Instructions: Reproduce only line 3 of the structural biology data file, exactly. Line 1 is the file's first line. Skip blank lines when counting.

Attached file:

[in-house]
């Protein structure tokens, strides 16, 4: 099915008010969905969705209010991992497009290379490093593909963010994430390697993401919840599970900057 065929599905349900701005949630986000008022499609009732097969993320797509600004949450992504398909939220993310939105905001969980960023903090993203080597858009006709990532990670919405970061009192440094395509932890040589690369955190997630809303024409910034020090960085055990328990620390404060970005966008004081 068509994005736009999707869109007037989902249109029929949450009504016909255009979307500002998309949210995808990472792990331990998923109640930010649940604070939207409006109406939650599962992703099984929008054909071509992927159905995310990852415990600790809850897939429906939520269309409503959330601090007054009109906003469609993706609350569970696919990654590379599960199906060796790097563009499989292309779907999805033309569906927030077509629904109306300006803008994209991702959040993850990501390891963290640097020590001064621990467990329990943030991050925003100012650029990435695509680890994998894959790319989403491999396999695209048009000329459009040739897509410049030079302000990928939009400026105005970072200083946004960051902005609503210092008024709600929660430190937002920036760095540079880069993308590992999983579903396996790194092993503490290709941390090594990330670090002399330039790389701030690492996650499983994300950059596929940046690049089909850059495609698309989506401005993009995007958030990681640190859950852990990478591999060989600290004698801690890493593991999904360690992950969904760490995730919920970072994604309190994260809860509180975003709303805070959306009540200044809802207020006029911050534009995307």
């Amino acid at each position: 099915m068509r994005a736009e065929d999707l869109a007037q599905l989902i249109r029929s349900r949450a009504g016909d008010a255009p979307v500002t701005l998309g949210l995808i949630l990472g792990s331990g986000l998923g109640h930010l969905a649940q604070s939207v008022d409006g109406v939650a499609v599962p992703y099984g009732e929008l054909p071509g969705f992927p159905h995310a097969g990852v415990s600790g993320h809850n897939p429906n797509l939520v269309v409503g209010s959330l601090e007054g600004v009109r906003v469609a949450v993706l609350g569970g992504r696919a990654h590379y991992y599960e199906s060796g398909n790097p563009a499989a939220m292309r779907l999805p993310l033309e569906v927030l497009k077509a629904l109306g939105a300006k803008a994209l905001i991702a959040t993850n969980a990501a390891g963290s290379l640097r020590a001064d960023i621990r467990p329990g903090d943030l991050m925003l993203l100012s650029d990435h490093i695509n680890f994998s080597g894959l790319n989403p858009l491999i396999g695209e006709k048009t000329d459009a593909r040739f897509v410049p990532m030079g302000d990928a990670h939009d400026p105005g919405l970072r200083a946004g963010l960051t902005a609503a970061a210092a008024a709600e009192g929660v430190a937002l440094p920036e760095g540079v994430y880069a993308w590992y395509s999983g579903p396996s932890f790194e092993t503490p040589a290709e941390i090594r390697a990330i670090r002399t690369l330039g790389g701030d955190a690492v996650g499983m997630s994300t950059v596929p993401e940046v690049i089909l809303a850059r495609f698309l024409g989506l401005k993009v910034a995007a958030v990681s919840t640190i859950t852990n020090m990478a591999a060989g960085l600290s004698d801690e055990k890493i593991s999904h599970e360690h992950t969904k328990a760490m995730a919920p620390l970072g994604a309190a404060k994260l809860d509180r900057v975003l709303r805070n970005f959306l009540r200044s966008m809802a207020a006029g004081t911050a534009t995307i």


């Amino acid at each position: 099915m068509r994005a736009e065929d999707l869109a007037q599905l989902i249109r029929s349900r949450a009504g016909d008010a255009p979307v500002t701005l998309g949210l995808i949630l990472g792990s331990g986000l998923g109640h930010l969905a649940q604070s939207v008022d409006g109406v939650a499609v599962p992703y099984g009732e929008l054909p071509g969705f992927p159905h995310a097969g990852v415990s600790g993320h809850n897939p429906n797509l939520v269309v409503g209010s959330l601090e007054g600004v009109r906003v469609a949450v993706l609350g569970g992504r696919a990654h590379y991992y599960e199906s060796g398909n790097p563009a499989a939220m292309r779907l999805p993310l033309e569906v927030l497009k077509a629904l109306g939105a300006k803008a994209l905001i991702a959040t993850n969980a990501a390891g963290s290379l640097r020590a001064d960023i621990r467990p329990g903090d943030l991050m925003l993203l100012s650029d990435h490093i695509n680890f994998s080597g894959l790319n989403p858009l491999i396999g695209e006709k048009t000329d459009a593909r040739f897509v410049p990532m030079g302000d990928a990670h939009d400026p105005g919405l970072r200083a946004g963010l960051t902005a609503a970061a210092a008024a709600e009192g929660v430190a937002l440094p920036e760095g540079v994430y880069a993308w590992y395509s999983g579903p396996s932890f790194e092993t503490p040589a290709e941390i090594r390697a990330i670090r002399t690369l330039g790389g701030d955190a690492v996650g499983m997630s994300t950059v596929p993401e940046v690049i089909l809303a850059r495609f698309l024409g989506l401005k993009v910034a995007a958030v990681s919840t640190i859950t852990n020090m990478a591999a060989g960085l600290s004698d801690e055990k890493i593991s999904h599970e360690h992950t969904k328990a760490m995730a919920p620390l970072g994604a309190a404060k994260l809860d509180r900057v975003l709303r805070n970005f959306l009540r200044s966008m809802a207020a006029g004081t911050a534009t995307i």